Once upon a time, a strong password was a fixed concept. If a password had the right mix of characters – capital and lowercase letters, at least one number, and a symbol – it was considered strong. And a password defined as strong would always be so. This is no longer the case. As we know today, compromised credentials have changed the game. Bad actors can now access an unprecedented amount of stolen credentials and pre-built cracking dictionaries from marketplaces on the dark web. One of your users could create an algorithmically strong password one day, and a hacker might immediately expose the same password as part of a 3rd party data breach the following day, leaving your organization vulnerable. This is why we need robust cybersecurity solutions in place that take this new threat landscape seriously. One way to help protect your business systems from a breach is continuously monitoring Active Directory for compromised passwords.
Unfortunately, some free password policy tools and features out there tout password protection without actively monitoring if user credentials become compromised. This is a big problem if businesses believe their passwords are protected when, in fact, they are – at most – being passively checked against a limited blacklist every so often. Free features like Microsoft’s Azure AD Password Protection don’t actively monitor for passwords from data breaches, putting entire business systems at risk.
Blacklisted Passwords are Blacklisted for a Reason
When advanced password screening solutions like Enzoic for Active Directory develop password blacklists, we pull the data from many different sources and use many different collection methods: infiltrating private exchanges, intercepting hacker communications, obtaining dumped data breaches, honeypots, and much more.
We live in a world full of data breaches, and your employees will reuse passwords they’ve utilized on other third-party sites. One Google survey found that 65% of people reuse the same password across multiple, if not all, accounts! When any of those websites is breached, those username and password pairs are out in the wild for any hacker to add to their repertoire of cracking lists. As soon as a data breach occurs and your user’s password is exposed, your system should automatically alert them and have them reset their password.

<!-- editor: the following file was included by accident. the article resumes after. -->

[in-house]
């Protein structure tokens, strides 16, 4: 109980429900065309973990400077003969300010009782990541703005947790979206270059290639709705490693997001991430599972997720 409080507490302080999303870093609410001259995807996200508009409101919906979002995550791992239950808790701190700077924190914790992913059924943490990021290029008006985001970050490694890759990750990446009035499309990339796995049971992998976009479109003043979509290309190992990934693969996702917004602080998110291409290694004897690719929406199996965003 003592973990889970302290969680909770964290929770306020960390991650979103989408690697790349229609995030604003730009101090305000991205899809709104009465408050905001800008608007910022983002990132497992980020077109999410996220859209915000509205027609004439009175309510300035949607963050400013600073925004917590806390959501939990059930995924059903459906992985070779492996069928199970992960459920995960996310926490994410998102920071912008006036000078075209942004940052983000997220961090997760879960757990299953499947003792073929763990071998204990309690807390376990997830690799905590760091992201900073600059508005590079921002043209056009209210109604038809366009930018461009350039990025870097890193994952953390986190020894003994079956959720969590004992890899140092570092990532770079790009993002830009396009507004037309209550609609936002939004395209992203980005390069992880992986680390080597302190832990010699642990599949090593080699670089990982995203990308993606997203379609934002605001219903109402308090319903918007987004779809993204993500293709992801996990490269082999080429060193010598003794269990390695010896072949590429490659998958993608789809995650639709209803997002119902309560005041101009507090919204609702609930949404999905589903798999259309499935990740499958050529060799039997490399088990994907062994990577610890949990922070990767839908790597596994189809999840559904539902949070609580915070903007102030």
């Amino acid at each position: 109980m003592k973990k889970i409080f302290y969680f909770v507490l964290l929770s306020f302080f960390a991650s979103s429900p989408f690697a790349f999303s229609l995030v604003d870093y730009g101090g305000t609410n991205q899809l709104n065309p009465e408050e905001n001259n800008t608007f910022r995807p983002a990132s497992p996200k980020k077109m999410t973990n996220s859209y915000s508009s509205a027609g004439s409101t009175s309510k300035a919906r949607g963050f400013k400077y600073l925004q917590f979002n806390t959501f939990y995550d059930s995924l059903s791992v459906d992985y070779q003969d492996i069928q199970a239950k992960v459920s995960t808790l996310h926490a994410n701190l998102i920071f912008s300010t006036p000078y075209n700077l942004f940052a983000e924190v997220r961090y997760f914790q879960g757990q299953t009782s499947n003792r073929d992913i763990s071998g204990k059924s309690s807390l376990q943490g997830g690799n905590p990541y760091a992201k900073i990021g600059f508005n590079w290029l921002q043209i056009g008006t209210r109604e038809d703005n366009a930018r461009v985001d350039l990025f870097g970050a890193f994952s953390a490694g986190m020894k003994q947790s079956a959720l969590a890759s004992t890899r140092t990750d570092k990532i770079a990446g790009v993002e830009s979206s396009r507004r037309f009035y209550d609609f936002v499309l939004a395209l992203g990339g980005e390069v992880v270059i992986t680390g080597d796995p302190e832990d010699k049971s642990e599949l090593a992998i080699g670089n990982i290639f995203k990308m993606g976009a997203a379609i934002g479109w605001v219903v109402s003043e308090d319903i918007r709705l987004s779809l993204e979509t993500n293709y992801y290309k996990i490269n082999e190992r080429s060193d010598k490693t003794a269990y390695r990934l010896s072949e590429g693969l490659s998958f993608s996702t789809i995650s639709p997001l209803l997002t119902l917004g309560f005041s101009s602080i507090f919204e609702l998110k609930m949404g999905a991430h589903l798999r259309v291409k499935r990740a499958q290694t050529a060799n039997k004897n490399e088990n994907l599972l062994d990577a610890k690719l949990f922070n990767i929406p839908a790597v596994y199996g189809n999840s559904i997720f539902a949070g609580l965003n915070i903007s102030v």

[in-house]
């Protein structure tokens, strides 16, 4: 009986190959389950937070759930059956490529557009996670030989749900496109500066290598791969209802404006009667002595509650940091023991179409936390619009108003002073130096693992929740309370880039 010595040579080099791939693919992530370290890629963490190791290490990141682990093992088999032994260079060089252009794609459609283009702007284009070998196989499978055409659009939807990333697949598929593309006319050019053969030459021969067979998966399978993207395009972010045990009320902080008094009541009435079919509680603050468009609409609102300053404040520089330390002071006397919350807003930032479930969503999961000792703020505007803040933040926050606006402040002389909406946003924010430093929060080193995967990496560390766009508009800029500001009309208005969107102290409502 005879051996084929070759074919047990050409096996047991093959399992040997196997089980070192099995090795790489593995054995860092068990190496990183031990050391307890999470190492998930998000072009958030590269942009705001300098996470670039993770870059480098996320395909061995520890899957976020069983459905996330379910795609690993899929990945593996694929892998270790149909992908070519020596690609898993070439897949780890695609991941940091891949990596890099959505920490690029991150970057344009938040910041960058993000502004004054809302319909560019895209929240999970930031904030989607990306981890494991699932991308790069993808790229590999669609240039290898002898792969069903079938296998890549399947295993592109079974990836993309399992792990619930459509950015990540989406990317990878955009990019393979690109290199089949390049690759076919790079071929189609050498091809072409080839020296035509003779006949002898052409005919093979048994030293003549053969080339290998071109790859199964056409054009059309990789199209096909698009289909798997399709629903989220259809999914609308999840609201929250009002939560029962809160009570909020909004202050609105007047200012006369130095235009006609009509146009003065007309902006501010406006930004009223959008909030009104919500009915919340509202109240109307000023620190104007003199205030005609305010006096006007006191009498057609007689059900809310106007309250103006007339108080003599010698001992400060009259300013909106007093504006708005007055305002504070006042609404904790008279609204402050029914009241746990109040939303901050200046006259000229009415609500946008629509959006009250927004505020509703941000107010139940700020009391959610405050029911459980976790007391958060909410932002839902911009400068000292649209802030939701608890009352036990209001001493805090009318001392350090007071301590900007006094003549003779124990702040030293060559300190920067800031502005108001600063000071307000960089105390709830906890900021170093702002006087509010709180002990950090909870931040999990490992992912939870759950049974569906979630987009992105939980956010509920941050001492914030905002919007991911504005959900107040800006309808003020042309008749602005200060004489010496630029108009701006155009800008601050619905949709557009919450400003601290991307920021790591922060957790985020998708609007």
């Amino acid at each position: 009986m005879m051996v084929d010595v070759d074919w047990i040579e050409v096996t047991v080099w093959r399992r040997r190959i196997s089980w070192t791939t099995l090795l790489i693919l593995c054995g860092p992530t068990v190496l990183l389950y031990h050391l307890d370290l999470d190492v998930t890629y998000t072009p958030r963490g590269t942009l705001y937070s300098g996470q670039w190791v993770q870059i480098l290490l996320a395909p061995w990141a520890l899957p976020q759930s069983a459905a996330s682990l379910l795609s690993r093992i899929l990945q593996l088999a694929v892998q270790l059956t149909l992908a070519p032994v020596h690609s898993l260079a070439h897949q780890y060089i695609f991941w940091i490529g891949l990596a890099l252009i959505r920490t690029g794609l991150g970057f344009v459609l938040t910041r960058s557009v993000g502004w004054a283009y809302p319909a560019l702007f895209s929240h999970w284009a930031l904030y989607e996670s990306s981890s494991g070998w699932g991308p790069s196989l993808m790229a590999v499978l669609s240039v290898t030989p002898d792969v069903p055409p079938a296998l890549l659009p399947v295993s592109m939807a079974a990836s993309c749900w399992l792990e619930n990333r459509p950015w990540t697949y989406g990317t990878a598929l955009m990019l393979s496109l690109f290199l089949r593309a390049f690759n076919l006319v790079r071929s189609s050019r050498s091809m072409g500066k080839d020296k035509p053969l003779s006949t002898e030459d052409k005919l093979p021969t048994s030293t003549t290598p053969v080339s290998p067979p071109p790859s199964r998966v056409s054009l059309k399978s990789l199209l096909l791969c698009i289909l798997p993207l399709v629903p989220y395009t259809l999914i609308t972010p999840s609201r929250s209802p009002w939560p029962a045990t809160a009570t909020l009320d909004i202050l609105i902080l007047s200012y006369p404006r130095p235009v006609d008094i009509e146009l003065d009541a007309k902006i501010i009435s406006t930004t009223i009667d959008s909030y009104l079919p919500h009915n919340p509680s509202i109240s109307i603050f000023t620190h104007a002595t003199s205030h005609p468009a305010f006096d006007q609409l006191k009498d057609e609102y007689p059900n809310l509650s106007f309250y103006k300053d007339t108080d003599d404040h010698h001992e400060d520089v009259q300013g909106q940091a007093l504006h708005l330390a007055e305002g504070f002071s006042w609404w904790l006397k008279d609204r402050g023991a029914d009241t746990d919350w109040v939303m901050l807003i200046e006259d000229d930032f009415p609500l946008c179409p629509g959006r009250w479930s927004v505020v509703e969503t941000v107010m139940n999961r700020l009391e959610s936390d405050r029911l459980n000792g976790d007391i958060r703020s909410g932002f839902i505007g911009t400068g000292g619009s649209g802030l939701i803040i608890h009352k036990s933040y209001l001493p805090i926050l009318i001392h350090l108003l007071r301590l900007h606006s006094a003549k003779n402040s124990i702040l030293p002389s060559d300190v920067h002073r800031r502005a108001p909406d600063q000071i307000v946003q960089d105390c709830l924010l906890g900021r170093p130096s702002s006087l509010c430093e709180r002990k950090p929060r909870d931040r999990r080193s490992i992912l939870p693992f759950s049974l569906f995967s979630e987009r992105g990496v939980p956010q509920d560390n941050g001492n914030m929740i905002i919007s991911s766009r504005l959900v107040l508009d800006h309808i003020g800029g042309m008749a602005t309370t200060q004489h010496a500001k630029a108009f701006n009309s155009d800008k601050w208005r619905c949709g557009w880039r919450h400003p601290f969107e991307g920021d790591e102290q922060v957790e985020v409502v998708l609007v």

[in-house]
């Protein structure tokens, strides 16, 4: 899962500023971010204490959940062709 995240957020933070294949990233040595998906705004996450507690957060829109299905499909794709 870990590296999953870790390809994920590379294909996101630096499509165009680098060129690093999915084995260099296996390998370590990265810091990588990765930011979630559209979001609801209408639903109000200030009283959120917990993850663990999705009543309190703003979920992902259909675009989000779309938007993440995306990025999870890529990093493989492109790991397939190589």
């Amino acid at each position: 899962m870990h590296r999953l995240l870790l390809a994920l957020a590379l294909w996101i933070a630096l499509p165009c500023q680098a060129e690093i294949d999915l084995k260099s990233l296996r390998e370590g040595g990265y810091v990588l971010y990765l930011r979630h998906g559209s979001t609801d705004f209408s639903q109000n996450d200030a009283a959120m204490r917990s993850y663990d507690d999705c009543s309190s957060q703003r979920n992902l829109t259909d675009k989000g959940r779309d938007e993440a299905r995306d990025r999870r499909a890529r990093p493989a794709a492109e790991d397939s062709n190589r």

Microsoft’s Azure AD Password Protection does not continuously monitor your systems to detect when an existing password becomes compromised. The effort it takes to provide a comprehensive service that continually collects and updates this data is beyond their simple implementation. Microsoft only checks a user’s password when it is created or reset. Even then, the list it checks against is not from the most recent data breaches. Azure AD Password Protection’s global banned password list ignores compromised passwords from 3rd party data breaches that should be blacklisted.
What Happens When You Only Check Passwords During Reset
Even if your banned password list were comprehensive and robust, checking credentials against it only during password selection is not a viable cybersecurity strategy. If the current threat landscape means that rogue actors have access to passwords from data breaches all over the world, then cybercriminal activity will quickly outpace Microsoft’s passive approach. Yes, you should check passwords during selection, but that can’t be the only time you’re screening for vulnerabilities in your users’ passwords. Blacklists are evolving at a record pace, and anytime your system leverages a stolen credential for protection, you’re at risk.
Microsoft Discourages Password Expiration – So When Do Passwords Get Checked???
Perhaps Microsoft expects the vulnerable password to expire after some time, limiting the window of opportunity for a hacker to leverage it for unauthorized access. Actually, no. This can’t be the case because their position on password expiration is that it “is an ancient and obsolete mitigation of very low value.” Since 2019, Microsoft ‘s own password policy guidelines for administrators suggest eliminating the requirement for mandatory periodic password resets. This follows advice from NIST, FTC, and others who recommend deferring forced password reset until there is evidence that the password has become compromised.
The recommendation to eliminate password expiration is correct because research shows that arbitrary password expiration actually makes passwords more vulnerable. It encourages users to create easier and easier-to-guess passwords over time. Microsoft has fully embraced these recommendations by improving their “identity secure score” for organizations that do not allow passwords to expire in their system.
But it begs the question – if Azure AD Password Protection only checks passwords against their list of banned passwords upon selection and reset, how often are their passwords being monitored?
The answer, of course, is extremely rarely.
If you eliminate periodic password expiration, you need continuous password monitoring to alert users when their passwords and credentials show up in a data breach. Azure AD Password Protection encourages its users to remove periodic password resets without the protection of an active, real-time monitoring capability. Enzoic for Active Directory allows organizations to continuously monitor credentials and automatically remediate when they’ve been exposed.
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